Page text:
We’re told to hyper-focus on our core customers. After all, doesn’t most of our profit come from a small group of loyalists and “heavy-users”?

We’re admonished to double-down on our highest ROI marketing strategies. Surely if a moderate amount of email or direct mail or re-targeting is working, more must be even better, right?

And exhortations to find our strengths, exploit our core competencies and “stick to our knitting” are central to many best sellers and legendary Harvard Business Review articles

Lather, rinse and repeat.

And this all makes a lot of sense. Until it doesn’t.

The past few years have brought us dozens, if not hundreds, of brands that have gone away–think Blockbuster, Borders and, very shortly, Radio Shack–largely through adhering to these notions.  Still others sit on the brink of irrelevance–I’m looking at you Sears and Blackberry–because they pushed a singular way of thinking well past its expiration date and, sadly, the point of no return.

Even far stronger and far better managed brands fall into the trap of overplaying their hands. Neiman Marcus (my former employer)–along with many other luxury brands–have had to re-work their strategies because they became overly reliant on a narrow set of highly profitable customers and failed to acquire and retain other important and emerging cohorts.

It’s all too easy to become distracted by peripheral issues or to stray into areas where we have few useful capabilities. We always must be mindful of where the customer gives us–or where we can readily earn–permission to go.

But in a world that is changing ever faster, and where new competitors can often launch highly disruptive business models in short order, what got us to where we are isn’t likely to get us to where we need to be.

 

 

Innovating to parity

Let’s face it, most traditional retailers aren’t very good at innovation. There is no such thing as an R&D budget at most of them. Many barely even have any real process or tangible goals centered on bringing new things to market. Labeling your typical large retailer “reactive” when it comes to innovation is being generous and polite.  Not surprisingly, most of the useful disruption in the retail space has come from outsiders and start-ups.

Recently we have seen a number of sleeping giants begin to awaken to the need to raise their game and pick up the pace. The digital transformation that has swept through retail, and the resulting blurring of the channels, makes it impossible for even the most conservative of brands to sit idle.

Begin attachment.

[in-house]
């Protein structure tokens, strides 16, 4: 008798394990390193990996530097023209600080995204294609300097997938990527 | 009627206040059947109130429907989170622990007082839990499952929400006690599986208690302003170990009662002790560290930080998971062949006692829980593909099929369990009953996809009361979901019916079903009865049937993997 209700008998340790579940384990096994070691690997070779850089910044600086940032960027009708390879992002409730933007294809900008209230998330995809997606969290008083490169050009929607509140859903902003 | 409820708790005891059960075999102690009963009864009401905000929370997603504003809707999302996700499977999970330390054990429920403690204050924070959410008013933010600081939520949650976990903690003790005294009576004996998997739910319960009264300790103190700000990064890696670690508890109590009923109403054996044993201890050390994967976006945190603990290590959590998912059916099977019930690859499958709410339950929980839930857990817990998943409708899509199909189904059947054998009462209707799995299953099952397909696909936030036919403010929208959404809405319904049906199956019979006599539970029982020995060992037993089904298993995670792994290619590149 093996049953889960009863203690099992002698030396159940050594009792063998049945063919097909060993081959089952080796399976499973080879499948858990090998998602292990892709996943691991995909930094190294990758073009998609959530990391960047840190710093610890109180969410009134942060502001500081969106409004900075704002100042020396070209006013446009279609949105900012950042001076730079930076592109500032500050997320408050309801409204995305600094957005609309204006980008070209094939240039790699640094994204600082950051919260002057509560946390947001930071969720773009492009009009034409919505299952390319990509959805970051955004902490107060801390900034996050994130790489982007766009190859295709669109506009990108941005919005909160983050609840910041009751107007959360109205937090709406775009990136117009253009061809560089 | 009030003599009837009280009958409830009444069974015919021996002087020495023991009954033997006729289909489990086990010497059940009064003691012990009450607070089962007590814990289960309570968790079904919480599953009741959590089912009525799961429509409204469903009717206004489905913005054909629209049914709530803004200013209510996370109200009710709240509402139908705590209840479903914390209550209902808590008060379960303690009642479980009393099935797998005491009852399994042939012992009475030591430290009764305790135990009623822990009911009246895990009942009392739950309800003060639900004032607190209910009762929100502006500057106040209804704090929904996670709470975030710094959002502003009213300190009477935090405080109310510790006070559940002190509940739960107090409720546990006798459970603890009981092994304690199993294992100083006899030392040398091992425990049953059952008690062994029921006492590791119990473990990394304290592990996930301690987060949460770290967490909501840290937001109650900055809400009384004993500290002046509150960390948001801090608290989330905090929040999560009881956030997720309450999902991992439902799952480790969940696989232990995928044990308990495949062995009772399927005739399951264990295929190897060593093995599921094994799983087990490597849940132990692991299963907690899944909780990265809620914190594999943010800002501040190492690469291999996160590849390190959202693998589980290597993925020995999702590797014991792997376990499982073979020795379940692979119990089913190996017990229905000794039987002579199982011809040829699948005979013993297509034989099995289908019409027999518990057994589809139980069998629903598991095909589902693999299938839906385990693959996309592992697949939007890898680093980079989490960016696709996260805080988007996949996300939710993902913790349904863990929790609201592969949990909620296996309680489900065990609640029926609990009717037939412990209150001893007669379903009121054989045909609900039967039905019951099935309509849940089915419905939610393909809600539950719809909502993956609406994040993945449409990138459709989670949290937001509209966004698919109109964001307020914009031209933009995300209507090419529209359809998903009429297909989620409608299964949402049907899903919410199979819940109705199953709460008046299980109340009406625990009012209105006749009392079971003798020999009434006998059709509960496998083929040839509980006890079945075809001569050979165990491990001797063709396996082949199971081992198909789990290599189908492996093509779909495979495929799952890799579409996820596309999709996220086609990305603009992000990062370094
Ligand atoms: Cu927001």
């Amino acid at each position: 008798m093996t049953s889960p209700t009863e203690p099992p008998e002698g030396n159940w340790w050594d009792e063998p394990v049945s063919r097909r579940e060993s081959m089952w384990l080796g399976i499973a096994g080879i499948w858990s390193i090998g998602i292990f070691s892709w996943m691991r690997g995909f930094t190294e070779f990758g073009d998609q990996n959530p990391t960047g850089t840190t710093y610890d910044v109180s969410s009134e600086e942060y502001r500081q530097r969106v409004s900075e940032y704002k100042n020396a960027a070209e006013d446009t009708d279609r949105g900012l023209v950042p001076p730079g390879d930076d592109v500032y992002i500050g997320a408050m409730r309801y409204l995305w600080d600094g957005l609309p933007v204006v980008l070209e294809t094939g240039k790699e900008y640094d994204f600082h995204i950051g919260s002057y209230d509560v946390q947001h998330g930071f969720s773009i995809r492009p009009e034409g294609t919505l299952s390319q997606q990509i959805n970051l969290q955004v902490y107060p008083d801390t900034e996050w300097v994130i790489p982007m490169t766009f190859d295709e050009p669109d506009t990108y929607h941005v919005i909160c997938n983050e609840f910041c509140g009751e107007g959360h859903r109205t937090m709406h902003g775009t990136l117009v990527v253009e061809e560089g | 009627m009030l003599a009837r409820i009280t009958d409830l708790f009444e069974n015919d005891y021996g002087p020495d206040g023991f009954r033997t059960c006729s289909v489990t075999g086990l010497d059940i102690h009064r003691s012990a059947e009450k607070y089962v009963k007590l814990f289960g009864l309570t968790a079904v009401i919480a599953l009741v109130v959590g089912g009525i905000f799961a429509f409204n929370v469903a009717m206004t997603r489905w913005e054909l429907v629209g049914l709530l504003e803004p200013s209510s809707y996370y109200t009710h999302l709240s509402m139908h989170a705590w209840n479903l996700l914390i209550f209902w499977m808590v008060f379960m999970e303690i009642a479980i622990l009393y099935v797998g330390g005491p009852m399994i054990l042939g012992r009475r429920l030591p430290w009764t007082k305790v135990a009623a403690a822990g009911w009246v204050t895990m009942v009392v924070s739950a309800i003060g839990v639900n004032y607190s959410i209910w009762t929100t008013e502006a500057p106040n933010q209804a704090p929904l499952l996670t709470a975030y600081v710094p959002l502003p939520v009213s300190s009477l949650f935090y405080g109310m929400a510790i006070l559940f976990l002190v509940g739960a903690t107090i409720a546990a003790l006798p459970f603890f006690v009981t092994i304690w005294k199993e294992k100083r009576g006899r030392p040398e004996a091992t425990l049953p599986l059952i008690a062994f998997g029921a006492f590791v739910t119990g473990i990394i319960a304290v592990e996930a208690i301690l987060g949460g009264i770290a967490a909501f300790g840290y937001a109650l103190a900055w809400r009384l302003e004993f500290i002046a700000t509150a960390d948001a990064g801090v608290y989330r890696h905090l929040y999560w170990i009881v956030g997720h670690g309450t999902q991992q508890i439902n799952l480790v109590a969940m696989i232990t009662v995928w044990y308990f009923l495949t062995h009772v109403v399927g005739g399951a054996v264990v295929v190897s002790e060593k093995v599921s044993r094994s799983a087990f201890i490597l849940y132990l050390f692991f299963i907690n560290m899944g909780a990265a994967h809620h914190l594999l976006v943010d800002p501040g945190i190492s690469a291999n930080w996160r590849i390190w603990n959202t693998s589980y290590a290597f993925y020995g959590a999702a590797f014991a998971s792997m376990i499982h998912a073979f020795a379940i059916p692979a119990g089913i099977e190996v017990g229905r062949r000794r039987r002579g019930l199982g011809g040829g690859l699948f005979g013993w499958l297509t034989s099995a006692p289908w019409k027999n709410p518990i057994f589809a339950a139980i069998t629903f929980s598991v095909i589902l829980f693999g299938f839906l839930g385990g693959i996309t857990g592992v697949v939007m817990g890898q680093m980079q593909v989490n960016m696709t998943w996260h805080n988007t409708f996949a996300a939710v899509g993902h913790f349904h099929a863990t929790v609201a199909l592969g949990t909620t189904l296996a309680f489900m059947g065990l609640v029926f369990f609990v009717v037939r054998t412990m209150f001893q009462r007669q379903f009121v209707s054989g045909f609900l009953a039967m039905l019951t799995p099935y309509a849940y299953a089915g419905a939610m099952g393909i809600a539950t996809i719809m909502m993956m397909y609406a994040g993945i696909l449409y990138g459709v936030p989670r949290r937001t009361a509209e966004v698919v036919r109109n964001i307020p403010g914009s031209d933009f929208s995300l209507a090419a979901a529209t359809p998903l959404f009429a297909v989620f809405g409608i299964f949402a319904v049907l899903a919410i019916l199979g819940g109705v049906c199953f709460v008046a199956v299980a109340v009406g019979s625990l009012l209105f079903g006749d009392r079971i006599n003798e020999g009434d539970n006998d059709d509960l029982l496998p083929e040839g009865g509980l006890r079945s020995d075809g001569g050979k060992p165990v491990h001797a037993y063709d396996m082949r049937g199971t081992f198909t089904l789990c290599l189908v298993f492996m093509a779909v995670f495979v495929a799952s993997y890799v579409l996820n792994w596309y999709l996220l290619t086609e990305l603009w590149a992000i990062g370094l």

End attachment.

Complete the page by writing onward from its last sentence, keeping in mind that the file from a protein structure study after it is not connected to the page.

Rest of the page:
Yet, here’s the problem. Most of these retailers are merely focused on closing the gap between them and the obvious or emerging leaders. Once some new technology or marketing technique or experiential dimension begins to prove itself out, then these companies kick into action. Apple starts doing untethered checkout, a couple of  years later mobile POS starts springing up nearly everywhere. A few brands have success with order online, pick up in store, and soon that is on everyone’s list of 2015 projects.

There’s nothing inherently wrong with being mindful of which new strategies are gaining consumer and economic traction and positioning yourself to be a fast follower. And to be sure, if a company finds itself in trouble, it is completely sensible to find the areas of innovation that can quickly deliver the greatest near-term leverage.

But most of these brands are really just innovating to parity. By the time their innovation efforts get to scale, the next big thing is beginning to emerge and once again they themselves behind. It’s the proverbial difference between skating to where the puck is, rather than skating to where it’s going to be.

It’s great that more companies are embracing innovation. But it’s not enough to merely step on the innovation treadmill.

Winning in today’s environment requires a commitment to anticipate, to leap, to experiment, to fail, to refine and get up and try again.

Leading from behind has never worked.

And hoping to lead from parity probably won’t cut it either.

 

 

 

 

Going out on a limb

I don’t normally promote things on my blog, but I feel compelled to call your attention to Seth Godin’s new project “What To Do When It’s Your Turn (And It’s Always Your Turn).”   With any luck you’ve been exposed to Seth’s innovative work in the past. But if not, here’s a fantastic opportunity to dive in and get inspired.

Now in the spirit of full disclosure I should mention that I’ve known Seth for more than 30 years. He was my first business partner. He was Best Man at my wedding. So I’m hardly unbiased. However, if you feel the need to be challenged, prodded, cajoled or motivated to leap into the unknown or risky, you will not be disappointed.

See you out on the limb.

seth